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Watching and Ignoring

WHAT WE’RE WATCHING

Karl Marx’s birthday parties — Karl Marx turns 200 years old tomorrow. We’ll be watching to see how people around the world mark the occasion and, of course, what sorts of presents he gets. Happy birthday, Karl!


The Age of Fake Video — Signal has warned this moment would come sooner rather than later. A US Senate candidate in West Virginia is running a TV ad that shows a Republican campaign rival shaking hands with Hillary Clinton. This is a doctored image of the same man shaking hands with Donald Trump.

China’s View of Venezuela — For years, the crisis-plagued Venezuelan government has gotten by with a little help from its friends, particularly deep-pocketed China. Between 2007 and 2016, Chinese state-owned banks lent Venezuela $60 billion. Crude oil served as collateral. But Venezuela’s oil output isn’t what it used to be, and political paralysis has taken a toll. In 2017, Chinese banks offered no new loans. Last month, a two-year grace period on a remaining $19 billion debt to China expired.

Second acts in Iraqi life — Remember the Baghdad press conference in 2008 where an Iraqi reporter threw both his shoes at George W. Bush? Convicted of assault on a foreign leader, Muntader al-Zaidi called his nine months in prison a time of broken bones and teeth. Now he’s a candidate for Iraq’s parliament on the list of a multi-party alliance called “Marching Toward Reform.” He pledges that, if he wins a seat on May 12, he will “sweep away the thieves and corrupt people, prosecute those who steal Iraqi money, and stop public money being wasted.”

WHAT WE’RE IGNORING

Math, apparently — Last week, I wrote that South Korean officials estimate their country is targeted by one North Korean hacking attempt every 17 seconds. I should have said 17 hacking attempts every one second. I regret underestimating North Korea’s capacity for cyber mischief… and my math mistake.

Your plan to invade Azerbaijan — Think you can take down Azerbaijan’s border force? Think again.

Khant Thaw Htoo is a young engineer who works in Eni's Sakura Tower office in the heart of Yangon. As an HSE engineer, he monitors the safety and environmental impact of onshore and offshore operations. He also looks out for his parents' well-being, in keeping with Myanmar's traditions.

Learn more about Khant in the final episode of the Faces of Eni series, which focuses on Eni's employees around the world.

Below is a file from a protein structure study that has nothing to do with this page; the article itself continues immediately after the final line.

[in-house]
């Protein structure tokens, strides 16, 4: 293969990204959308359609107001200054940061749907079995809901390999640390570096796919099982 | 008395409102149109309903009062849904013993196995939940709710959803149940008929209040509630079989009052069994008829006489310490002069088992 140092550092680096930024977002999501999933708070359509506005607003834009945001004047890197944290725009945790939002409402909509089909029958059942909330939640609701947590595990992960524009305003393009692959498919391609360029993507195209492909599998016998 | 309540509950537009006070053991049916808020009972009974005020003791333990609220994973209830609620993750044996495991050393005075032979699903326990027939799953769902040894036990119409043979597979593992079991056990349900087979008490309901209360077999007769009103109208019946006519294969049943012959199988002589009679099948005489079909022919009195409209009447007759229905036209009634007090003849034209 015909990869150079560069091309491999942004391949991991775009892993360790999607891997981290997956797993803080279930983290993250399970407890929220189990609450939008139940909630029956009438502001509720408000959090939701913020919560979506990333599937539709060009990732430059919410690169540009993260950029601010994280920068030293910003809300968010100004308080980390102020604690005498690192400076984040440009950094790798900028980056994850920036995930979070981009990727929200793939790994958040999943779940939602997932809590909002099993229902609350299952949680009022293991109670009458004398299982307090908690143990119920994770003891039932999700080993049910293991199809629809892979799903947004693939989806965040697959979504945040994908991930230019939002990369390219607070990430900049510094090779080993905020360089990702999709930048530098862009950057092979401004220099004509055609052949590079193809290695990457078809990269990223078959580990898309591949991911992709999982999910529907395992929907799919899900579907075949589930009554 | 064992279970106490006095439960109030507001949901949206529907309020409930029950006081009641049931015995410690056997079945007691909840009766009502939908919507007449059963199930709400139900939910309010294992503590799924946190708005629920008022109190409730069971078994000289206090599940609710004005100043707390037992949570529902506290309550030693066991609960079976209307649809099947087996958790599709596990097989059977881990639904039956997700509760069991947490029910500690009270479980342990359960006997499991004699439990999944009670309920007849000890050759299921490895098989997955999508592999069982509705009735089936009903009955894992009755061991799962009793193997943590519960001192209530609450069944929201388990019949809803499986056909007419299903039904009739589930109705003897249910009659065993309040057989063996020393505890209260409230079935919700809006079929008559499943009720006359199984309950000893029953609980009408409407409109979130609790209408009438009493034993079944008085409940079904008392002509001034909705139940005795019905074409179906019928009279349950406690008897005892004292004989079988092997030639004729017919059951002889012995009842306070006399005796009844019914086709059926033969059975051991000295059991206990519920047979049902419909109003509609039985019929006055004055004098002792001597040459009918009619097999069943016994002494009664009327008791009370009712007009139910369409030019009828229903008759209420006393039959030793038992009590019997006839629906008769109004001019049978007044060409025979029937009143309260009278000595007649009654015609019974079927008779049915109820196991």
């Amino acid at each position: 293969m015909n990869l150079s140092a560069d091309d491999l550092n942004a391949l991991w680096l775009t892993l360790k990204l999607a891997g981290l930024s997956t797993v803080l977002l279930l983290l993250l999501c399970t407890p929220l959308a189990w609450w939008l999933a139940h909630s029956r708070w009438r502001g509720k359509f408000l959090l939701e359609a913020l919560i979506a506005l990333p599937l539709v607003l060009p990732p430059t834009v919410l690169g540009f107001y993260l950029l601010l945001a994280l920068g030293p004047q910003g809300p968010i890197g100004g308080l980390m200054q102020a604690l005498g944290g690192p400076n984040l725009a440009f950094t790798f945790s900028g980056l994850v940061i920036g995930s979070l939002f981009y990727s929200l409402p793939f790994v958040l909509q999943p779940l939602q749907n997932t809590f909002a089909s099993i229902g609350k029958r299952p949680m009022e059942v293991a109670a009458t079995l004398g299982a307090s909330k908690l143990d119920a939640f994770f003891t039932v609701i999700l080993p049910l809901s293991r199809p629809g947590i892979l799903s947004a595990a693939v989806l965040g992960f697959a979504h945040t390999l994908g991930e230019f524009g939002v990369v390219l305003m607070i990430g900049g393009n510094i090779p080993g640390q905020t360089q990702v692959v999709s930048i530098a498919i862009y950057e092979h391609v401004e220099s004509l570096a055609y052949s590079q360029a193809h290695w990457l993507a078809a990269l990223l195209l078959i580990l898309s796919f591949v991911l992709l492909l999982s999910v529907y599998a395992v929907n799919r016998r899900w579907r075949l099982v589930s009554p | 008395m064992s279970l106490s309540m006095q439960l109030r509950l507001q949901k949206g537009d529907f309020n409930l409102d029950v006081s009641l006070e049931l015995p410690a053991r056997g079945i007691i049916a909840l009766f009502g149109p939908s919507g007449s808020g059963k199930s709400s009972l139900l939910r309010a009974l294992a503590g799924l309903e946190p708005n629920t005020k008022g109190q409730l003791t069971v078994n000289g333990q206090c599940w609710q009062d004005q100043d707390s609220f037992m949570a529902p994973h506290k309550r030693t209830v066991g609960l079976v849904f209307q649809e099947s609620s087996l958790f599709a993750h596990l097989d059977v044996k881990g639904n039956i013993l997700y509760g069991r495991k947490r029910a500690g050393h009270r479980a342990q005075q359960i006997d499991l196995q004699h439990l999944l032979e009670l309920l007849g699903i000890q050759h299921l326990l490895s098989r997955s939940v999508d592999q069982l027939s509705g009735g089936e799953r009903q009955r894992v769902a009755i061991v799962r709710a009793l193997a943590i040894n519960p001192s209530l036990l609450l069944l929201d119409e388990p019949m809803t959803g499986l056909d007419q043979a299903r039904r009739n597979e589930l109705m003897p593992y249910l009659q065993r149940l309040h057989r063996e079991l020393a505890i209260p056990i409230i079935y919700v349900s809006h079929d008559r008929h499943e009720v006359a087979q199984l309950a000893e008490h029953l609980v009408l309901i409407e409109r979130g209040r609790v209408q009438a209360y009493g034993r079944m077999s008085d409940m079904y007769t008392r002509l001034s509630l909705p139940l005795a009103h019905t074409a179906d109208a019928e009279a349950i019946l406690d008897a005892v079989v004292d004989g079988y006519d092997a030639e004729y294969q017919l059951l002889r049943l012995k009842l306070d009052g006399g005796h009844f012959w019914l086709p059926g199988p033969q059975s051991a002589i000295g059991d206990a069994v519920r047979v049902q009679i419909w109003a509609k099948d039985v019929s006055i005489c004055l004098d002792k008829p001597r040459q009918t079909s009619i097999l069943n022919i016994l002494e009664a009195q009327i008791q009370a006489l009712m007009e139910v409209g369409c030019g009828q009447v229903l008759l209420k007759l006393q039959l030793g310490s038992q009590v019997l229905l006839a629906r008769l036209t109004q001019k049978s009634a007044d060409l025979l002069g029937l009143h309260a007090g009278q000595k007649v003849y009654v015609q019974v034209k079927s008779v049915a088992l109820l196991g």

On his first day as president, Joe Biden signed a remarkable series of executive orders. Boom! The US rejoins the Paris Climate Accord. Bang! The United States rejoins the World Health Organization. Pow! No more ban on immigration from many Muslim-majority countries. Biden's press secretary reminded reporters later in the day that all these orders merely begin complex processes that take time, but the impact is still dramatic.

If you lead a country allied with the US, or you're simply hoping for some specific commitment or clear and credible statement of purpose from the US government, you might feel a little dizzy today. The sight of an American president (Barack Obama) signing his name, of the next president (Donald Trump) erasing that name from the same legislation/bill, and then the following president (Biden) signing it back into law again will raise deep concerns over the long-term reliability of the world's still-most-powerful nation.

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You've watched Indian Matchmaking... We bring you the Hindu Nationalist Matchmaker where we help find love for the 70 year old virgin - Narendra Modi!

"There needs to be a dramatic and deep reduction in the amount of debt on the poorest countries. That's clear." As the world's poorest nations struggle to recover from a devastating pandemic, World Bank President David Malpass argues that freeing them of much of their debt will be key. His conversation with Ian Bremmer is part of the latest episode of GZERO World.

Listen: Renowned tech journalist Kara Swisher has no qualms about saying that social media companies bear responsibility for the January 6th pro-Trump riots at the Capitol and will likely be complicit in the civil unrest that may continue well into Biden's presidency. It's no surprise, she argues, that the online rage that platforms like Facebook and Twitter intentionally foment translated into real-life violence. But if Silicon Valley's current role in our national discourse is untenable, how can the US government rein it in? That, it turns out, is a bit more complicated. Swisher joins Ian Bremmer on our podcast.

The GZERO World Podcast with Ian Bremmer. Listen now.

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